It is clear from the IJ's decision, however, that the IJ evaluated Pan's credibility only insofar as he found that Pan was not married, see IJ Decision at 7 (" [T]he Court cannot find that [Pan] has credibly established that he and his girlfriend underwent a traditional wedding ceremony."), and thus did not address whether Pan's remaining testimony regarding his asylum claim—namely, that Pan and his girlfriend violated the family planning policy, went into hiding, and were sought by Chinese authorities—was in fact credible. We therefore remand to the agency to make a definitive general credibility finding regarding Pan's testimony and supporting statements, as such a finding may be determinative in this case. If Pan's statements and testimony, other than his claim to have been married, are credible, then the agency should determine whether Pan has established either past persecution or a well-founded fear of future persecution within the meaning of section 601(a) of the Illegal Immigration Reform and Immigrant Responsibility Act of 1996 ("IIRIRA"), Pub. L. No. 104-208, 110 Stat. 3009-546, 3009-689 (codified at 8 U.S.C. § 1101(a) (42)).3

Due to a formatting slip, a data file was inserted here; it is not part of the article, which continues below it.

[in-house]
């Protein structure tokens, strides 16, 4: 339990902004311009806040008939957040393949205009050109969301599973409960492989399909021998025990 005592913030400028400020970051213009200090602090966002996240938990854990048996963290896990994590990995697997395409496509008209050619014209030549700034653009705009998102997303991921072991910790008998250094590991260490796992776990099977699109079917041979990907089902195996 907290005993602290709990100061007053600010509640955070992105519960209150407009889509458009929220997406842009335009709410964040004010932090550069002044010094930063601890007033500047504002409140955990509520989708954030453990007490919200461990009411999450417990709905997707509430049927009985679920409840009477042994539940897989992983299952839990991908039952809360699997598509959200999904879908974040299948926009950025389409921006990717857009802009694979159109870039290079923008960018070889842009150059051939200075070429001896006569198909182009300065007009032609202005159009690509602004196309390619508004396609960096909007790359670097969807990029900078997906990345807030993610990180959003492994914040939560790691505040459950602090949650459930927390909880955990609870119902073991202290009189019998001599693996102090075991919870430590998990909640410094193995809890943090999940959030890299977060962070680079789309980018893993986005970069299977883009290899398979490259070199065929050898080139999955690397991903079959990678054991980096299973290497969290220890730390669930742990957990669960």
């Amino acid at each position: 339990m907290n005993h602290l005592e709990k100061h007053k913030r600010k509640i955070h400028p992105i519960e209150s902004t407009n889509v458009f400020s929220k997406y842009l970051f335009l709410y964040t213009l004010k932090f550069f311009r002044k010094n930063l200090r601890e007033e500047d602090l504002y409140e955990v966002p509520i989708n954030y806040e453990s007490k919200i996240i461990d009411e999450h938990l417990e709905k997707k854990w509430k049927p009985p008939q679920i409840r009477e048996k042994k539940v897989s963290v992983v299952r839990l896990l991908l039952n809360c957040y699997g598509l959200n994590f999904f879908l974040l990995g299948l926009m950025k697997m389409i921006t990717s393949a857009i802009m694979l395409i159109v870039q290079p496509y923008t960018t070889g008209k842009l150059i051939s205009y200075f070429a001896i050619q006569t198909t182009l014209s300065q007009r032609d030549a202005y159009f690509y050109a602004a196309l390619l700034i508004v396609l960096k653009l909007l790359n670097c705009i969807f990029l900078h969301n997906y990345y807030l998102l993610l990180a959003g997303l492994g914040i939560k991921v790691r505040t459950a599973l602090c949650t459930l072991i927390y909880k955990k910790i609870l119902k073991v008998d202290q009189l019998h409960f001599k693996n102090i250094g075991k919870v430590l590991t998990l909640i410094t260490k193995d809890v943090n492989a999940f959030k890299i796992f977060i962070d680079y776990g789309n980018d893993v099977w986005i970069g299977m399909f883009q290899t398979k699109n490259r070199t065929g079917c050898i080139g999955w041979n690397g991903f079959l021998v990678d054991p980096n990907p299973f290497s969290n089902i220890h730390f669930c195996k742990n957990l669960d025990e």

With respect to Pan's claim of past persecution, we note that because Pan's girlfriend was able to give birth to her child after going into hiding, Pan and his girlfriend have not "been forced to abort a pregnancy or to undergo involuntary sterilization" under the statute. See 8 U.S.C. § 1101(a) (42). Moreover, because Pan failed to present any evidence that he had been detained, beaten, or otherwise subjected to physical harm as a result of his alleged opposition to the Chinese family planning policy, Pan's claim in his asylum application that he "was persecuted by [the] Chinese government on account of violating [the] Family Planning policy," J.A. at 155, appears to rest solely on his contention that Chinese officials threatened to subject Pan's girlfriend to a forced abortion and that both Pan and his girlfriend subsequently went into hiding. This Court, and others, previously have rejected similar claims involving "unfulfilled" threats. See Guan Shan Liao v. U.S. Dep't of Justice, 293 F.3d 61, 70 (2d Cir. 2002) (stating that a "threat of detention . . . itself . . . is not past persecution" and finding that the record was "too sparse" to support any claim arising out of the petitioner's "forced exit from his village and deprivation of government services"); see also Zhen Hua Li v. Att'y Gen., 400 F.3d 157, 165 (3d Cir. 2005) (holding that unfulfilled "threats of physical mistreatment, detention, or sterilization" were not "sufficiently imminent or concrete for the threats themselves to be considered past persecution" where neither the petitioner nor his family members "were actually imprisoned, beaten, sterilized, or otherwise physically harmed"); Lim v. INS, 224 F.3d 929, 936 (9th Cir. 2000) (holding that "unfulfilled threats" alone do not constitute past persecution unless "the threats are so menacing as to cause significant actual suffering or harm") (internal quotation marks omitted); cf. Cai Luan Chen v. Ashcroft, 381 F.3d 221, 231, 232, 234 n. 24 (3d Cir. 2004) (Alito, J.) (stating that "persecution is an extreme concept that does not encompass all treatment that our society regards as unfair, unjust, or even unlawful or unconstitutional" and that "we see no basis for concluding that Congress's intent in amending § 1101(a) (42) was to afford relief to every person who is a victim of any rule or practice that forms a part of the Chinese population control program") (internal quotation marks omitted). However, because the IJ here did not expressly evaluate on the record whether Pan had established a credible claim of past persecution,4 we leave it to the agency to conduct this analysis in the first instance on remand.